China launches longest-ever manned space mission
Updated: 2016-10-17 17:53
JIUQUAN - China on Monday successfully launched manned spacecraft Shenzhou-11 carrying two astronauts who will remain in space for 33 days, the longest mission in the country's manned space program to date.
Shenzhou-11, China's sixth manned spacecraft, will dock with space lab Tiangong-2, marking a step closer to its space station ambitions.
The spacecraft was launched at the Jiuquan Satellite Launch Center in northwest China's Gobi desert at 7:30 a.m. Beijing time Monday with a Long March-2F Y11 carrier rocket.
The spacecraft has entered its designated orbit.
The launch was declared a success by Zhang Youxia, commander-in-chief of China's manned space program, about 19 minutes after the blast-off.
President Xi Jinping sent a message of congratulations for the successful launch, expressing the hope that "Chinese people will take bigger steps and march further in space probe, to make new contribution to the building of China into a space power."
After docking with Tiangong-2, the astronauts will enter the space lab and stay there for 30 days.
The two astronauts are commander Jing Haipeng, a 50-year-old veteran who participated in the Shenzhou-7 and Shenzhou-9 missions, as well as Chen Dong, 38, who is on his first space mission.
A ceremony to see the two astronauts off was held at the Jiuquan Satellite Launch Center ahead of the launch on Monday morning.
In an interview with Xinhua, Chen said he was inspired by his idol, China's first astronaut Yang Liwei, to become one of the country's elite space explorers.
Tiangong-2 was launched into space on Sept. 15. The rendezvous will happen at an orbit about 393 kilometers above Earth, the height at which the future Chinese space station will operate.
Wu Ping, deputy director of China's manned space engineering office, said at a press conference Sunday that Tiangong-2 has already reached its preset orbit 393 km above the earth, adding it is in stable and normal condition and can meet the requirements for docking with Shenzhou-11 and accommodating astronauts.
The mission aims to transport personnel and materials between Earth and Tiangong-2, and test rendezvous, docking and return processes.
Other objectives include aerospace medical experiments, space science experiments and in-orbit maintenance. Astronauts will conduct three experiments designed by middle school students from Hong Kong, including raising silkworms in space.
Jing and Chen will also be special correspondents for Xinhua, sharing their work and life in space via text, photo, audio and video through Xinhua's global media services.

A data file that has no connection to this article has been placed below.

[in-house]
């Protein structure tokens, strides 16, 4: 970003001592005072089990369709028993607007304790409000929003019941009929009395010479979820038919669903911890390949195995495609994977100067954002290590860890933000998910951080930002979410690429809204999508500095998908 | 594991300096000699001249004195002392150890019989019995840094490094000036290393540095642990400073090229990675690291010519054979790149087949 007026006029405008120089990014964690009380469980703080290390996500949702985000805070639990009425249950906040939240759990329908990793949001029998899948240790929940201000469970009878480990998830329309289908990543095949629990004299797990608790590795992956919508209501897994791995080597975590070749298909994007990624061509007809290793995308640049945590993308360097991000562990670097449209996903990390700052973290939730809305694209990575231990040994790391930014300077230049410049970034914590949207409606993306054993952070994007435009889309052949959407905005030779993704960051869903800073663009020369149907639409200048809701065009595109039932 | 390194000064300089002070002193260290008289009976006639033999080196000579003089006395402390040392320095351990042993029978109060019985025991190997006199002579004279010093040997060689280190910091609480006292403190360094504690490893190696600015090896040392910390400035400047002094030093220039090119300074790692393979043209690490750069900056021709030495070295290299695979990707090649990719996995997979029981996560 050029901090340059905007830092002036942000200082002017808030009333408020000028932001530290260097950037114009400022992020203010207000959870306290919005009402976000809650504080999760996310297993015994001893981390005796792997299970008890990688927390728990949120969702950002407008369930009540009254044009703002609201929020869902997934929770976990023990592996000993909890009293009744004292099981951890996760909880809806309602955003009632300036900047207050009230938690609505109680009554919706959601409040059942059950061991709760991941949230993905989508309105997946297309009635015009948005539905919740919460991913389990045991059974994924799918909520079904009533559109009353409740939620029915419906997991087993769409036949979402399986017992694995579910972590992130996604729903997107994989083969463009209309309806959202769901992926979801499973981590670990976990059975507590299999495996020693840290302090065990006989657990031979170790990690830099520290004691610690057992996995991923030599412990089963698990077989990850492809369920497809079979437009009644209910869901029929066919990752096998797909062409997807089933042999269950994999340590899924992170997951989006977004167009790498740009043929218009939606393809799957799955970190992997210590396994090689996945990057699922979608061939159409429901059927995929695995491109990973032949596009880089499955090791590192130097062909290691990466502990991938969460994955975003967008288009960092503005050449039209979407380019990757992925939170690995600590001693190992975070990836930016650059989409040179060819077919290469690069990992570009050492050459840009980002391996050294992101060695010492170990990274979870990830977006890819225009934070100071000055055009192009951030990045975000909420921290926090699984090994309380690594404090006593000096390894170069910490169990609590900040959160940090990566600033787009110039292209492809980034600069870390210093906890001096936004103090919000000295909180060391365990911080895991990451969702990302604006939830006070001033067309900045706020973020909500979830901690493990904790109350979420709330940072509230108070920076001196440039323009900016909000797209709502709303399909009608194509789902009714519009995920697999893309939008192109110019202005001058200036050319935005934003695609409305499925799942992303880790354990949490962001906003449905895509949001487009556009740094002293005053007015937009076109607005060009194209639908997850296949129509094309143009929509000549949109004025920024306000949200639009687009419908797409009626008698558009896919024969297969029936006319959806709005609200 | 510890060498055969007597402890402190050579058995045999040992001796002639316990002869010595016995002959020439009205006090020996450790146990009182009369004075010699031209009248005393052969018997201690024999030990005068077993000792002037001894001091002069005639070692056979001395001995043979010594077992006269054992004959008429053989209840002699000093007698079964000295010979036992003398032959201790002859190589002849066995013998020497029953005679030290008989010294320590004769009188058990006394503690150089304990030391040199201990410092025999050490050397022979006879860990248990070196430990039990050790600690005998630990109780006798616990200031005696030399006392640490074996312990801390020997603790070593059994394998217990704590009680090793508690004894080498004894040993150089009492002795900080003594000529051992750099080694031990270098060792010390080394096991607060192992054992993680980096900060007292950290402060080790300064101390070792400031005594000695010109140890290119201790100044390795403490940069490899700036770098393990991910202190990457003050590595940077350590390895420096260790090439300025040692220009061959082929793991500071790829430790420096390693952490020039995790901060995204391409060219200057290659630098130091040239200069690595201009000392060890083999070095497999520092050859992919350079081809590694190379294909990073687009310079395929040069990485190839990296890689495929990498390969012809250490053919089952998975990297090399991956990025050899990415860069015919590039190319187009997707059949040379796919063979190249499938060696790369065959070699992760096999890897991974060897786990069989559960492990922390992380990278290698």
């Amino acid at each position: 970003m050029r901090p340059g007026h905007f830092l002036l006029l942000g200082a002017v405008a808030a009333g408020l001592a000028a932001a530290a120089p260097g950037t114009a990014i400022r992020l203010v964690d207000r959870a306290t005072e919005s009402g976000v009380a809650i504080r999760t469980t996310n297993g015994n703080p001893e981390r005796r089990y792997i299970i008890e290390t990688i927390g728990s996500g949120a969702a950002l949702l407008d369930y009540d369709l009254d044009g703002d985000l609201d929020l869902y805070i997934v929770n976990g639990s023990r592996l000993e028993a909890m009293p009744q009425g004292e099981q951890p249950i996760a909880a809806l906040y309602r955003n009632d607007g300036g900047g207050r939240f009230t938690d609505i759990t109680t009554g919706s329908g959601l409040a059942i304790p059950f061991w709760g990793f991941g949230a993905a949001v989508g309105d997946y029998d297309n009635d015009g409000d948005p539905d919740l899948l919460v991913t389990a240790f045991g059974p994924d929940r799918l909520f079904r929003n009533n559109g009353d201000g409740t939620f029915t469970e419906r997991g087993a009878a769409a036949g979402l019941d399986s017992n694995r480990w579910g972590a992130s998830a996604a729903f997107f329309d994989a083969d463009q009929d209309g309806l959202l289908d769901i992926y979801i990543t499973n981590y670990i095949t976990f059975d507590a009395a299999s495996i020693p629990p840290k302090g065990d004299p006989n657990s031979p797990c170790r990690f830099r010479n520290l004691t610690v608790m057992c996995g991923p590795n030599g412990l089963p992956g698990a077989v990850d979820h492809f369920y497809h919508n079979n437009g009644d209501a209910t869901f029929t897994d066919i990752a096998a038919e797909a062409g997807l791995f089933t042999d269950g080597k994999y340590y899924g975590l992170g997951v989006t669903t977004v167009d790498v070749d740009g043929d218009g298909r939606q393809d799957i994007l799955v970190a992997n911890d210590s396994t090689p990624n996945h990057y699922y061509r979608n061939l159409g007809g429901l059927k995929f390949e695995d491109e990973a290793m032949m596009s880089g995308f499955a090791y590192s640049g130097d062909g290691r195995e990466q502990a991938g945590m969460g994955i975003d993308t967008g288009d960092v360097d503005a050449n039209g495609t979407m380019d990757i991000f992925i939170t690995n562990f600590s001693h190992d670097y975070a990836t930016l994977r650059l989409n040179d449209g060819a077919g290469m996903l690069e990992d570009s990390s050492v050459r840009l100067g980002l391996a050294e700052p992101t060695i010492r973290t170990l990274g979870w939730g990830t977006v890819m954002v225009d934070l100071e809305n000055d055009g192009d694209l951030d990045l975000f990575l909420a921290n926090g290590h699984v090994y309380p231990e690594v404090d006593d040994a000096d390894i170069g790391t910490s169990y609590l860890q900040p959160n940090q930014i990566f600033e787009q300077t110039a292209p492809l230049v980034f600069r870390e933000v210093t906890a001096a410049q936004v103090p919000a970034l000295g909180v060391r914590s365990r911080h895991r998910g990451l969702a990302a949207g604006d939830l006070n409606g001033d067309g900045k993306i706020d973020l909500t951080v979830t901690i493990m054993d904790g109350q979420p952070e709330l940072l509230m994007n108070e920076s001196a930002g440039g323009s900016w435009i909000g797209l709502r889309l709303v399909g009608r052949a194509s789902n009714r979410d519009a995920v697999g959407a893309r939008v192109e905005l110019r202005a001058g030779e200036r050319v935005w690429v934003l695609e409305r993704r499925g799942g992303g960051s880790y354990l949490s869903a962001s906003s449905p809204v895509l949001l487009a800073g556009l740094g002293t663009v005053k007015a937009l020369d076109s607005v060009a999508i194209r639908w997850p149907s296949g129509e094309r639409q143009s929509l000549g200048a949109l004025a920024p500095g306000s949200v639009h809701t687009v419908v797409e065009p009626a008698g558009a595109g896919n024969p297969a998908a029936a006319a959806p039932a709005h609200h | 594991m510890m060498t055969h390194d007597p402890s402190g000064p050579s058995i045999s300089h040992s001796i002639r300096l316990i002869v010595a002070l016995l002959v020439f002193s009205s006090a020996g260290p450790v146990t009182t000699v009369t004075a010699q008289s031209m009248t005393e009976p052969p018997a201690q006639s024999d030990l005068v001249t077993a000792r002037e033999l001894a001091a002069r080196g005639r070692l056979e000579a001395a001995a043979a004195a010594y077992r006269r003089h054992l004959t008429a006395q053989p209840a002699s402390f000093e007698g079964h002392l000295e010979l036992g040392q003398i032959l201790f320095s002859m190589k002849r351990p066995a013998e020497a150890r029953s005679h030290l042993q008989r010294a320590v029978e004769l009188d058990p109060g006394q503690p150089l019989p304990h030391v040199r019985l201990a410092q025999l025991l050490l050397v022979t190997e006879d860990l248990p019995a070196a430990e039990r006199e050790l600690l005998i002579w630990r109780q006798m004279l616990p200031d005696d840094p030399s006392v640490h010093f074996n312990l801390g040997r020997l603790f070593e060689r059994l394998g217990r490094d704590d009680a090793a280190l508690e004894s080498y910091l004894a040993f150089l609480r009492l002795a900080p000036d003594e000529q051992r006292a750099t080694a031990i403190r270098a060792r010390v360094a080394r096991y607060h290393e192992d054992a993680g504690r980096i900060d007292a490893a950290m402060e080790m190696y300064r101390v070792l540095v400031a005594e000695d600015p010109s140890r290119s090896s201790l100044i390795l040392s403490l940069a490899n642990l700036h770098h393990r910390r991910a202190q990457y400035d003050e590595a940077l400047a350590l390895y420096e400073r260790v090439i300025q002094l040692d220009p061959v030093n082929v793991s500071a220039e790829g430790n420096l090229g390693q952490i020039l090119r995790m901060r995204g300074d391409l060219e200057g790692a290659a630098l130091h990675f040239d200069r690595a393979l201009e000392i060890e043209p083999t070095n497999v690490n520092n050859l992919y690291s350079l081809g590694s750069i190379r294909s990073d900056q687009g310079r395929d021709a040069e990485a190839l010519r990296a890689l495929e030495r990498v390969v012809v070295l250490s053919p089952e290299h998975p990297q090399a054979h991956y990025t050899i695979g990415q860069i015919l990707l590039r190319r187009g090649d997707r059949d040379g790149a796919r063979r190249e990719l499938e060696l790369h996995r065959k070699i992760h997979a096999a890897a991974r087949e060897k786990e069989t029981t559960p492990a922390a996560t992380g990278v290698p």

After that, Shenzhou-11 will undock from Tiangong-2 and return to Earth within one day.
During their 30 days in the space lab, astronauts will work eight hours per day, six days a week, according to the Astronaut Center of China.
"It is synchronized with the sleep-wake cycle on the Earth and marks a transitional design to long-term flight in a space station," said Huang Weifen, deputy chief designer of the astronaut system with the center.
As the last manned space flight before China's space station mission, Huang said Shenzhou-11 offers a precious opportunity to verify the technology needed to support astronauts' life, health and work, as well as to gather data for the space station mission.
The astronauts will have access to almost 100 kinds of food, contact with Earth through video, audio and emails and exercise through a stationary bike and treadmill.
The mission will prove China's capability to carry out a medium-term manned space mission.
In June 2013, three astronauts spent 15 days in space with the Shenzhou-10 mission, which docked with Tiangong-1, the predecessor of Tiangong-2.
Zhang Yulin, deputy commander-in-chief of China's manned space program, said Shenzhou-11 marks the imminent end of the exploratory stage of China's manned space program. The program will carry out manned space missions on a regular basis with the establishment of its own space station.
China's space station, which is expected to debut around 2020, may become mankind's only foothold in space when the International Space Station retires in 2024.
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